Thursday, 31 January 2013 08:23

Small, but still increased risk of sawflies in southeast Alberta

Written by  Alberta Agriculture
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The area at risk of economically significant sawfly populations in 2013 will be limited to only a few areas. The 2012 field margin survey shows low populations in most of the area surveyed including the traditional sawfly areas in the Special Areas.


The damage ratings are based on 71 fields in 17 municipalities. One field was found with elevated but still low sawfly infestation in the M.D. of Acadia. The most significant populations are in Forty Mile County in southern Alberta.
Overall this is the lowest level of sawfly concern since the outbreak began over 13 years ago.
This continues the downward trend of sawfly populations that is the result of the use of solid stem wheat and naturally occurring parasitoids. Individual fields may still have higher wheat stem sawfly populations than indicated in the survey map.
The Wheat Stem Sawfly Map is based on cut stem counts conducted after the 2012 harvest. The percent of stems cut by sawfly gives an indication of the number of reproductive adult sawflies that will emerge in late June through early July. Winter conditions have little impact on sawfly populations and a high proportion of wheat stems cut in the fall will produce adults. Producers in areas with moderate to high levels of cutting should consider using solid stem wheat as a control strategy.
Female sawflies lay eggs inside grass and grassy crop stems; the eggs hatch and tunnel inside stems until the crop starts to dry down near harvest.
As the crop starts to ripen the sawfly larva migrates to the stem base and cuts a notch most of the way through the stem. Feeding damage from the tunneling can result in hidden yield losses of 10 to 15 per cent. Further yield losses can occur from lodging at harvest. For more information about the life cycle can be found at wheat stem sawfly life cycle.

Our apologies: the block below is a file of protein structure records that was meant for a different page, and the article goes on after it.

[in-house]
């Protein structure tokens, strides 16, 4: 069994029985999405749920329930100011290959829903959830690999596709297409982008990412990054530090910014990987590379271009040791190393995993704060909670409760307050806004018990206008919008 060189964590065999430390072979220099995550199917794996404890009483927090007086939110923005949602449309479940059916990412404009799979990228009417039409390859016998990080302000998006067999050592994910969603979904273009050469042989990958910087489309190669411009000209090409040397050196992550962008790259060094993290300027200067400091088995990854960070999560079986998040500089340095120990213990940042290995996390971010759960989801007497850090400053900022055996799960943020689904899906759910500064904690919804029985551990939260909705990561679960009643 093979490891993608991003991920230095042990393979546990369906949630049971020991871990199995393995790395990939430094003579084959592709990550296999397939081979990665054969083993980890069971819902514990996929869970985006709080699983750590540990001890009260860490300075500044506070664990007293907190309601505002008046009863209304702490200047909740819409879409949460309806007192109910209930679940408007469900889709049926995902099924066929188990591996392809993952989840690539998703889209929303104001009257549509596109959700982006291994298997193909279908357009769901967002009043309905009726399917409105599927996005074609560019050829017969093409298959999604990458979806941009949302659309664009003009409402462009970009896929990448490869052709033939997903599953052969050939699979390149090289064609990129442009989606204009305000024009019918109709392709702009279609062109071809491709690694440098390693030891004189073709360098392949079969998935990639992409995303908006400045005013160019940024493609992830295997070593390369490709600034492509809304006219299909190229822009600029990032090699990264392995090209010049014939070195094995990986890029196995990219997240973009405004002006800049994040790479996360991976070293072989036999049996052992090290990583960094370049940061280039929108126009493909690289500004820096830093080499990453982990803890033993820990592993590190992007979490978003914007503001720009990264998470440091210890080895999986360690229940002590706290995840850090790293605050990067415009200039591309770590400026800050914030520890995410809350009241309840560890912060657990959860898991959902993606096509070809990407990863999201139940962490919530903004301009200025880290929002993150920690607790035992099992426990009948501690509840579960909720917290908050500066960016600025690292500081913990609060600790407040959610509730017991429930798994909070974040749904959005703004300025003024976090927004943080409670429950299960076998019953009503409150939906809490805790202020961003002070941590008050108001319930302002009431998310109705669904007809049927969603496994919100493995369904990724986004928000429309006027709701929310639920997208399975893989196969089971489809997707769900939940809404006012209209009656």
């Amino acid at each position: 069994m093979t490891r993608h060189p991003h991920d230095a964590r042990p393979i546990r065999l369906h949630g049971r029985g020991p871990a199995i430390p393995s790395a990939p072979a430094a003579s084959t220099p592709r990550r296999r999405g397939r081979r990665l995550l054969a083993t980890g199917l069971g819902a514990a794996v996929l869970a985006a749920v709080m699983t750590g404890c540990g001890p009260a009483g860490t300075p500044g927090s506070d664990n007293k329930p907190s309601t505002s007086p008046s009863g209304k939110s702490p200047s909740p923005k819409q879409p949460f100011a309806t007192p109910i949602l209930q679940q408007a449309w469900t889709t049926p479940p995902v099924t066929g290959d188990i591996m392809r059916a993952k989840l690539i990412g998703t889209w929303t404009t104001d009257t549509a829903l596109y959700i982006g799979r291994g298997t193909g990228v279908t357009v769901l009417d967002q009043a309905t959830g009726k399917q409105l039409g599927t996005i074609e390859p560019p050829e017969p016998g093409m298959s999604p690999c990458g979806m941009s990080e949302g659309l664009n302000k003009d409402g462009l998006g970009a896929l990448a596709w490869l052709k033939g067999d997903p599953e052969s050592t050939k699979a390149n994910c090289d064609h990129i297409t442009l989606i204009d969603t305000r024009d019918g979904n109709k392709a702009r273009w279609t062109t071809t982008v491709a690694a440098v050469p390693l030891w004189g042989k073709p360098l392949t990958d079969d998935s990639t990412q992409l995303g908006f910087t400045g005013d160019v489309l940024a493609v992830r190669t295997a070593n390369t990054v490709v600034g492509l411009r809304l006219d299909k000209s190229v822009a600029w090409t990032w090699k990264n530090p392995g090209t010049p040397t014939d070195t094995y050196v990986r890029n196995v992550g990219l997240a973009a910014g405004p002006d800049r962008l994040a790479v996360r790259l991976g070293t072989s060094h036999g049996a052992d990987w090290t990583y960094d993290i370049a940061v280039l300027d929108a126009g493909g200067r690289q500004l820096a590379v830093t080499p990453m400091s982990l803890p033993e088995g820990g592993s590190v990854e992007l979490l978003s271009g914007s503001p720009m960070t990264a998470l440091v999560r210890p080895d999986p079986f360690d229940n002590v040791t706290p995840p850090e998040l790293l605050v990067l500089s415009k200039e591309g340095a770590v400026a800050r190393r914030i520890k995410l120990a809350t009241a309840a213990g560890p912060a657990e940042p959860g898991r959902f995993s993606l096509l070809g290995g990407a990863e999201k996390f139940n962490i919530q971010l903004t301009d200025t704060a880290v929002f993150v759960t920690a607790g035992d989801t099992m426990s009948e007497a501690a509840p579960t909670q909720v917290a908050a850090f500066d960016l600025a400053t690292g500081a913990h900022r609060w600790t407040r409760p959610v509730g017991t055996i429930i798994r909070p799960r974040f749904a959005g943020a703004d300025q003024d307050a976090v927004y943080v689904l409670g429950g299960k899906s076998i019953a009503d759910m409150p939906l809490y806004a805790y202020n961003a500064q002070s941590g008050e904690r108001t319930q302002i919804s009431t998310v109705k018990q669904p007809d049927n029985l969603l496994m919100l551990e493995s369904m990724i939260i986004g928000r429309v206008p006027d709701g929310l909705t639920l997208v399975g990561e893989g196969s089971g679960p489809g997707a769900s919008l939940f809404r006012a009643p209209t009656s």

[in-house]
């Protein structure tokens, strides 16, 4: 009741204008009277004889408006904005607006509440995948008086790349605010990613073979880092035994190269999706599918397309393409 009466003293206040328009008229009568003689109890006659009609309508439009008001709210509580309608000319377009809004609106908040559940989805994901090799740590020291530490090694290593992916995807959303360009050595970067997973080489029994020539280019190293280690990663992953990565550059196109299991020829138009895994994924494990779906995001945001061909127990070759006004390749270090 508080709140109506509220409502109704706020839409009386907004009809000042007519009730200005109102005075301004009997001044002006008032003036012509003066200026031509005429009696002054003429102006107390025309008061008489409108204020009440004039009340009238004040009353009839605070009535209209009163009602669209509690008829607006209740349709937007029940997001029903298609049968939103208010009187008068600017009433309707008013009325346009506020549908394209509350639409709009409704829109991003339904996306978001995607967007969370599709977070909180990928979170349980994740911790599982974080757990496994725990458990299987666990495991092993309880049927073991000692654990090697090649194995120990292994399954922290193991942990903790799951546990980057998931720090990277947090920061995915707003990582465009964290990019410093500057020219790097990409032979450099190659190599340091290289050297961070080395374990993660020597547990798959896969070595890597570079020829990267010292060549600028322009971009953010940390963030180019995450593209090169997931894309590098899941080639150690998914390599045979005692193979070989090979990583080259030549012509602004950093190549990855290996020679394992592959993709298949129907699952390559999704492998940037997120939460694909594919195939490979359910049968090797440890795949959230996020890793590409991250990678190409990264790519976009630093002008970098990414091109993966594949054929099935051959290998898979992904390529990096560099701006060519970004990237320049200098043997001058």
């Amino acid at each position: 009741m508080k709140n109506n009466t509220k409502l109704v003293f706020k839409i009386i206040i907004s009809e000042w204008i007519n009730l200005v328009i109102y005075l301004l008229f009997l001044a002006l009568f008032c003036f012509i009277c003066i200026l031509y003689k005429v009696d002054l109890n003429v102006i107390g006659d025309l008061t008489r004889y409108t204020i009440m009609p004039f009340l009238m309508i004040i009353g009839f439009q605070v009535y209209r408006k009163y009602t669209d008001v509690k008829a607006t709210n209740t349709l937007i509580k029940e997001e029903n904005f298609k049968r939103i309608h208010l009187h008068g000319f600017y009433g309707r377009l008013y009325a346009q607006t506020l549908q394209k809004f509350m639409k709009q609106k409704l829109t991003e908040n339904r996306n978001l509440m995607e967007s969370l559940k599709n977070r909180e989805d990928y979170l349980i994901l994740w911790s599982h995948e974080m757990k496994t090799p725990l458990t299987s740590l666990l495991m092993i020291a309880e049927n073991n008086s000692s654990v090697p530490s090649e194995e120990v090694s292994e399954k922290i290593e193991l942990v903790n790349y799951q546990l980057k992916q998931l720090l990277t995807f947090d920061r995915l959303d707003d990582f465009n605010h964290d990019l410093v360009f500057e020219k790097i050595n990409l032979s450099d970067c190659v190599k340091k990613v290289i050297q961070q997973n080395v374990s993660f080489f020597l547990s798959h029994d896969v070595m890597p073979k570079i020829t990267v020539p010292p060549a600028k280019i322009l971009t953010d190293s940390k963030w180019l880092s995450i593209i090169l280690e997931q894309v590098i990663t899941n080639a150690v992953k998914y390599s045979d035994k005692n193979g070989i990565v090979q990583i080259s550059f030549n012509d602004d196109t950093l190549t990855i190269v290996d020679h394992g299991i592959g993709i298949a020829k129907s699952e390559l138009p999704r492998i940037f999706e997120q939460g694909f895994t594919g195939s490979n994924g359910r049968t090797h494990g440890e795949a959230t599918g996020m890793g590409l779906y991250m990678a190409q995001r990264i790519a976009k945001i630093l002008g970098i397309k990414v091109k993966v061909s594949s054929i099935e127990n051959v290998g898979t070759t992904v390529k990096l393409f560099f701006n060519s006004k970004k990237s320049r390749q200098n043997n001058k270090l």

It is possible population hot spots still exist in areas of lower risk. Individual producers need to be aware of the potential risks in their own fields. Cutting levels higher than 10 to 15 per cent in the previous crop indicate the need to consider seeding solid stem wheat to reduce sawfly losses.
It is important farmers evaluate their individual situations in making their variety choices.
When populations are low it is typical to have small localized populations of sawfly that affect only one field or even just a portion of one field.
Parasitism can reduce populations and reduce the level of cutting. A parasitic wasp, Bracon cephi, has been shown to have significant impact on sawfly populations. The use of solid stem wheat varieties and the increase in parasitism are the major factors in lower sawfly populations in Alberta.

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